- - Monday, February 1, 2016


A funny thing happened on the way to the Iowa caucus.

I have been ambivalent about Donald Trump. Just two weeks ago in these pages I argued that you don’t need to be a nice guy in order to be a good president. It’s helpful, but not a necessary component.

As a Fox News contributor, I have defended Mr. Trump on that network innumerable times, as I continued to watch and appreciate a style that screamed leadership and promised an end to the status quo.

At least that’s what I told myself. On the way to the Iowa caucus, and as it became possible Mr. Trump may not win, something else began to happen. He and his supporters began to eye jackboots, and decided punishing dissenters was again in vogue.

The appeal of Mr. Trump, in its face, is clear. He rips away the scourge of political correctness, a virus that is destroying the country from within. We’re all rightly concerned about terrorism, but that’s a cancer that will only finish off this nation.

The establishment’s refusal to act on the existential threat of Islamist terrorism is the direct result of political correctness and the liberal refusal to face reality and accept that this nation deserves defending.

Americans have been drowning in New Speak and ignorance and the Obama/Clinton preference for a literal life of lies. We’ve had it.

So yes, suddenly there was someone who could shatter political correctness, that cohort of terrorism, violence, and the death of the future.

Initially, the bombastic shock of someone like Mr. Trump, so crude and careless, was actually refreshing. Then weeks turned into months and excitement began to wear into exhaustion.

The tipping point for me was last week’s absurd drama surrounding new attacks by the Trump gang on Fox News’ Megyn Kelly. She’s “unfair” we’re told, and shouldn’t moderate the debate. This stemmed from the first debate when Ms. Kelly asked Mr. Trump to explain his attitude toward women many consider misogynistic.

Coming full circle and proving the importance of Ms. Kelly’s question that August night, Mr. Trump referred to her as a bimbo on Twitter last week, and the Dogs of Trump Hell were unleashed, again, on Ms. Kelly, with some of his supporters referring to her in a manner that let’s just say represents the gamut of obscene misogyny.

The attacks, however, weren’t limited to Ms. Kelly and the network. I tweeted my opinion that Mr. Trump was throwing a tantrum (he was) and it affected my willingness to support him. I learned quickly that the right had learned from the left the juvenile attraction to punish anyone who dares to dissent.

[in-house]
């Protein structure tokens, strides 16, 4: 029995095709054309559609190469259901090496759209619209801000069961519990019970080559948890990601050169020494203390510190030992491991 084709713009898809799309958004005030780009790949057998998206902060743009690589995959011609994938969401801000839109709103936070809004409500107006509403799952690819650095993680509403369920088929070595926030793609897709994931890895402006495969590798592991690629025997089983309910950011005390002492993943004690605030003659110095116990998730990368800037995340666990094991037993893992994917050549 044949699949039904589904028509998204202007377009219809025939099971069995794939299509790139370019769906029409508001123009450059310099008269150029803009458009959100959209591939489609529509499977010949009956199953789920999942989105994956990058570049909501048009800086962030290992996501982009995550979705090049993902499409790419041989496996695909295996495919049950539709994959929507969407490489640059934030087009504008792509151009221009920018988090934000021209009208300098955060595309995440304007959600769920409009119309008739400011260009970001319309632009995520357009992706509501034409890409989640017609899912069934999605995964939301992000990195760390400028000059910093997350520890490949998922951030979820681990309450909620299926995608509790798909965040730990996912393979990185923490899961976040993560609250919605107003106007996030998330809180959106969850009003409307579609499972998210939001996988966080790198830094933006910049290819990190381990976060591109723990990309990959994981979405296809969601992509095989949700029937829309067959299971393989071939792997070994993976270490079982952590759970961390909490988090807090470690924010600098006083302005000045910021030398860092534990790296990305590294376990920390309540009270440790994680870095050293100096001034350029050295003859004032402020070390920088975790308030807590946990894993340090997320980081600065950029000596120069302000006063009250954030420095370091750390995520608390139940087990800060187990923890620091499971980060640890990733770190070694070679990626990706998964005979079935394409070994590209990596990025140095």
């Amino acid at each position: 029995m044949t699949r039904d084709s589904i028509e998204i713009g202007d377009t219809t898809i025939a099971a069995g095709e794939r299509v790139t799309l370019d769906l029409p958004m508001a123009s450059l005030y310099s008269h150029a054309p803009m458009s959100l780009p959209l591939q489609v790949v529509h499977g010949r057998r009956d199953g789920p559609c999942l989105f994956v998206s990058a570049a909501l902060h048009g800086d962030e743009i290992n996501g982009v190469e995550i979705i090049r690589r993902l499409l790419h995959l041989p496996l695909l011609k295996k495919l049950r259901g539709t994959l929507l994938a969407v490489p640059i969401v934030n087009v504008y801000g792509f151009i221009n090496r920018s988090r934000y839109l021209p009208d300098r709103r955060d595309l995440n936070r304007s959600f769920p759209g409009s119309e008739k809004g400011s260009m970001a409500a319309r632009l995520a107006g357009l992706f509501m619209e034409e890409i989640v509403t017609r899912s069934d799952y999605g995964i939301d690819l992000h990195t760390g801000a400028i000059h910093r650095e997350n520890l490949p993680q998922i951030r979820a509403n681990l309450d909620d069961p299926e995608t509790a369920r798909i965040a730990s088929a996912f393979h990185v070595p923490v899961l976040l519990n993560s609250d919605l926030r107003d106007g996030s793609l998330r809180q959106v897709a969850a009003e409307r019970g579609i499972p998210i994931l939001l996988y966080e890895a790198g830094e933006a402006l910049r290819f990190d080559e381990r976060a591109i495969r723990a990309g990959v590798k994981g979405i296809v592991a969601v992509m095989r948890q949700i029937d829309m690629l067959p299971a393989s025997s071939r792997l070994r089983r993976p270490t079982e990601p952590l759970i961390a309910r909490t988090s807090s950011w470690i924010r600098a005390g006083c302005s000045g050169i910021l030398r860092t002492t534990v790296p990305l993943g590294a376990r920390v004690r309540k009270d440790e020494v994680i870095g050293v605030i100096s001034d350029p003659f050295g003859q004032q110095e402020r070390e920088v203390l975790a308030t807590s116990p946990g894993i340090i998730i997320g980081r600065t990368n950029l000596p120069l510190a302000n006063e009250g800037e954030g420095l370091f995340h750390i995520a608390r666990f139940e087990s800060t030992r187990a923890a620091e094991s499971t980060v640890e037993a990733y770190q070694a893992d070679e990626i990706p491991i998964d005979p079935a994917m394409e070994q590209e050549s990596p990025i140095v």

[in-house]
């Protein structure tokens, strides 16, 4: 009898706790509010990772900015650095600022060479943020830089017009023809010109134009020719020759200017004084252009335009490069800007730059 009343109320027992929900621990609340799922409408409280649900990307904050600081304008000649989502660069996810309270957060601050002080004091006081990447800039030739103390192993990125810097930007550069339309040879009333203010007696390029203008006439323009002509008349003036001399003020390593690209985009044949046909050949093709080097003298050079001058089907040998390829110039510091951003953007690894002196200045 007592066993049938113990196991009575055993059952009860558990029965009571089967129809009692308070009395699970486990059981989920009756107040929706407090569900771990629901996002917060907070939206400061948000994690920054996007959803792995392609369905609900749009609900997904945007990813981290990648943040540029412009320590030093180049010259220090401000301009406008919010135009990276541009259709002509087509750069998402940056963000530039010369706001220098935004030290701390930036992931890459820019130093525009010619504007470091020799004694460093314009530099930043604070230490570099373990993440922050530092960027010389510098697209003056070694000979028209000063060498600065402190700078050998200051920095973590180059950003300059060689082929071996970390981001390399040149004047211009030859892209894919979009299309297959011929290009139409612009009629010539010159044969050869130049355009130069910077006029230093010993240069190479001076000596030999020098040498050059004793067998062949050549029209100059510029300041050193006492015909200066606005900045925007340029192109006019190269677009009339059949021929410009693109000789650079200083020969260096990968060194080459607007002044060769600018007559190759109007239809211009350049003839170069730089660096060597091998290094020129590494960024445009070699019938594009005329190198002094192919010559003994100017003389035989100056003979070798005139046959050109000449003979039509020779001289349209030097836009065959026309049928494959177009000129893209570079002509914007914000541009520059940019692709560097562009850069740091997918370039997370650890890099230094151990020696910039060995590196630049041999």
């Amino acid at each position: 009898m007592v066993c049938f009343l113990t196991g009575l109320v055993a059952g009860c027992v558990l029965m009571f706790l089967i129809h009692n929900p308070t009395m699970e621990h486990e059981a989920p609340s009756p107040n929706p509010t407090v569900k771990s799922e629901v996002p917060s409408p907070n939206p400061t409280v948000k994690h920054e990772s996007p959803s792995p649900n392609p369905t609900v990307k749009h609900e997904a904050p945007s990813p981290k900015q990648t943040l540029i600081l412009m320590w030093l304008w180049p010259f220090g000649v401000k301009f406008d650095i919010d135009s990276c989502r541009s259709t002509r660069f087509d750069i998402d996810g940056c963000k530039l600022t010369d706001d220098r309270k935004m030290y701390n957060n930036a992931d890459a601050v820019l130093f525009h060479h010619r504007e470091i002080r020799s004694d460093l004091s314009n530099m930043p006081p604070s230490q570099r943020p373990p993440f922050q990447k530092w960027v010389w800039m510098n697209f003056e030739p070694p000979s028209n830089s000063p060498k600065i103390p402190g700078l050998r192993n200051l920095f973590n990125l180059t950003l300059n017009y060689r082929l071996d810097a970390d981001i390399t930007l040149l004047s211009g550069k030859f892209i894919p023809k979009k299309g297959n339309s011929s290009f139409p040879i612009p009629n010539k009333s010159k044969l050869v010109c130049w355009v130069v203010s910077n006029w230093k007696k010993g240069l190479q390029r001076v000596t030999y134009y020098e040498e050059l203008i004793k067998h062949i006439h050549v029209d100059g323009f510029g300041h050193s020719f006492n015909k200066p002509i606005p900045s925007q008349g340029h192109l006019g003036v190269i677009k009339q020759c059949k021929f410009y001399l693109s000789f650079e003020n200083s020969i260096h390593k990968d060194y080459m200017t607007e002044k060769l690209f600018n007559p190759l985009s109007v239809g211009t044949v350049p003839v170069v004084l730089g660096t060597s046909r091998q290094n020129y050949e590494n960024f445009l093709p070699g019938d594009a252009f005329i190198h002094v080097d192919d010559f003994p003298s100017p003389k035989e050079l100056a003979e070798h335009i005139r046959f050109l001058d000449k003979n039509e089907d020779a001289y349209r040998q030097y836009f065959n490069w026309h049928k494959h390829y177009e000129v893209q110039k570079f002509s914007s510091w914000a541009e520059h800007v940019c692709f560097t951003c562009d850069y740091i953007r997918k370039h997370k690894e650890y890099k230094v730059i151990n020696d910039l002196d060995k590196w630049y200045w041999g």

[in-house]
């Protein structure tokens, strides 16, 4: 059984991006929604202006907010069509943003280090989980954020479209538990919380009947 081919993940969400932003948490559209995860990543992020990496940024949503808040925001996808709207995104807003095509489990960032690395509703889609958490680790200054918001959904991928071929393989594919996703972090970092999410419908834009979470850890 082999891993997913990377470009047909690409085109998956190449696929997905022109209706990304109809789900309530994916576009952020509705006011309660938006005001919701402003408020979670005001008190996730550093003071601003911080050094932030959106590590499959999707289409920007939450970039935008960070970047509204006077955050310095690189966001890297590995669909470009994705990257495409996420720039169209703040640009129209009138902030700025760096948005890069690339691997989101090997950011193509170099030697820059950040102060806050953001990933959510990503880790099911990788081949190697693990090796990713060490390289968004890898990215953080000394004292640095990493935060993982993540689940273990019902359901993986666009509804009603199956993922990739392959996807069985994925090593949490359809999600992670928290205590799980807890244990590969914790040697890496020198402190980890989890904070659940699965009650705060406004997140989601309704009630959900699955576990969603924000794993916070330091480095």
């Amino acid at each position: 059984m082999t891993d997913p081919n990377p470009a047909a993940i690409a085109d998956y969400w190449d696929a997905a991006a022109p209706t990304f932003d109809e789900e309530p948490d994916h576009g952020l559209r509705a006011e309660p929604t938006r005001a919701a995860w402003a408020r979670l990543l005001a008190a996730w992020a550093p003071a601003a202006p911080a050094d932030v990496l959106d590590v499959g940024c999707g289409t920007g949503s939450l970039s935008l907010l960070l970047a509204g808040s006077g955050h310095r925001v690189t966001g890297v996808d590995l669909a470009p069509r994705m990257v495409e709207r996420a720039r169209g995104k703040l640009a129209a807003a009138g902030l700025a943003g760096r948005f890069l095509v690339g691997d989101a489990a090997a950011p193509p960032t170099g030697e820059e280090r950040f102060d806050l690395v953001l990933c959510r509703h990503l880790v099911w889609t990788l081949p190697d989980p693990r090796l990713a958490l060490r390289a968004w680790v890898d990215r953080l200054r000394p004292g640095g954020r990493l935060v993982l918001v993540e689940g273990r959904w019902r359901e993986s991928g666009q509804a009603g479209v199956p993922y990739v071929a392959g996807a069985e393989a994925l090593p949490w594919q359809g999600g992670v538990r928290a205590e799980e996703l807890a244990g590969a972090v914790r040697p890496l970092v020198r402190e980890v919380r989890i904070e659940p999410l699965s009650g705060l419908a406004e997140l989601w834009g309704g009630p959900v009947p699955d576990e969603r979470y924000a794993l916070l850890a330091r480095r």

Ironically, Mr. Trump insists the people who offend him, or words he’s insulted by, be punished, hounded or banished — the hallmarks of enforcing political correctness.

Yes, you can be thin-skinned, hate Fox News, have supporters who work to punish dissenters, and be president.

In fact, we’ve had that in the White House for seven years now. I thought conservatives wanted to change things.

My initial hesitancy regarding Mr. Trump was his liberalism. Sure, he says he’s a conservative, but so does Mitch McConnell and John Boehner and Jeb Bush and and Paul Ryan.

Mr. Trump very well may secure the border, and that would be great. But with his commitment, as an example, to the liberal boondoggle of single-payer government run health care, the United States would be turned into a giant Veterans Administration, but with a wall around it.

I believe we can have it all. A conservative in the White House who secures the border and understands that big government destroys the individual and the future of this nation.

I contend whoever the Republican nominee is will win the White House. And yes, Mr. Trump can get the nomination and win, as could most of the Republican candidates according to the most recent polls.

But many will learn in the aftermath of a Trump election what Pyrrhic victory means.

He’ll secure the border, implement single-payer (hey, he’s a deal maker), and grow the government into a monster bigger than you can imagine. It’ll be “YUGE!” His foreign policy? He’s a deal maker.

Many people are comparing Mr. Trump to Ronald Reagan. For those of us who were able to vote for President Reagan, we remember the outsider who campaigned with dignity, grace and humor. Mr. Trump does have a sense of humor. The problem is the joke is on us.

We know elections have consequences. I have committed to voting for whomever is the Republican nominee, even if that’s Mr. Trump as any Democrat is even more dangerous and destructive. But with so much talent in the Republican lineup, Iowa has a real choice, and a chance to make a statement that Americans can have an actual conservative iconoclast without sacrificing our dignity or principles.

Tammy Bruce is a radio talk show host and a Fox News contributor.

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